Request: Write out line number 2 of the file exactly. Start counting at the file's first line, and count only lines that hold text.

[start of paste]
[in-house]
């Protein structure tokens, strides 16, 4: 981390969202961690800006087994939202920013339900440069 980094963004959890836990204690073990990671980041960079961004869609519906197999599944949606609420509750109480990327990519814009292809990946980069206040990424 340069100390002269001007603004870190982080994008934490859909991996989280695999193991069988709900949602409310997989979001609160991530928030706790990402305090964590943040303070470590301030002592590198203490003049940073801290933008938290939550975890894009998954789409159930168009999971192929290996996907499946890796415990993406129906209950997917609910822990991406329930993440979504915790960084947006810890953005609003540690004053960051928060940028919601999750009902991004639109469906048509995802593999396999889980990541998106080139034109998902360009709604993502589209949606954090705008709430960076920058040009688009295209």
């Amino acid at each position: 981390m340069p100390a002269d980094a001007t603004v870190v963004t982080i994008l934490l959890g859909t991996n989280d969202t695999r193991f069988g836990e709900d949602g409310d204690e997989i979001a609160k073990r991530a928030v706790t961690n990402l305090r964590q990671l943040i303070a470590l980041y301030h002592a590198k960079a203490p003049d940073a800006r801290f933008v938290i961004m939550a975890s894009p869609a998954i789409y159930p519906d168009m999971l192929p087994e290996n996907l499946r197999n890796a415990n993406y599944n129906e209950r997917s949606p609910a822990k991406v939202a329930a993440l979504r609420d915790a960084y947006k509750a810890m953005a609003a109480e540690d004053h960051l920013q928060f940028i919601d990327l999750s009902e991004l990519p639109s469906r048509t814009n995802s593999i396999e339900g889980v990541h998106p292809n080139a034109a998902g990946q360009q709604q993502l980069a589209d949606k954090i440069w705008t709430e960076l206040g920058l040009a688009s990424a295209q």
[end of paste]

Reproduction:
């Protein structure tokens, strides 16, 4: 981390969202961690800006087994939202920013339900440069 980094963004959890836990204690073990990671980041960079961004869609519906197999599944949606609420509750109480990327990519814009292809990946980069206040990424 340069100390002269001007603004870190982080994008934490859909991996989280695999193991069988709900949602409310997989979001609160991530928030706790990402305090964590943040303070470590301030002592590198203490003049940073801290933008938290939550975890894009998954789409159930168009999971192929290996996907499946890796415990993406129906209950997917609910822990991406329930993440979504915790960084947006810890953005609003540690004053960051928060940028919601999750009902991004639109469906048509995802593999396999889980990541998106080139034109998902360009709604993502589209949606954090705008709430960076920058040009688009295209």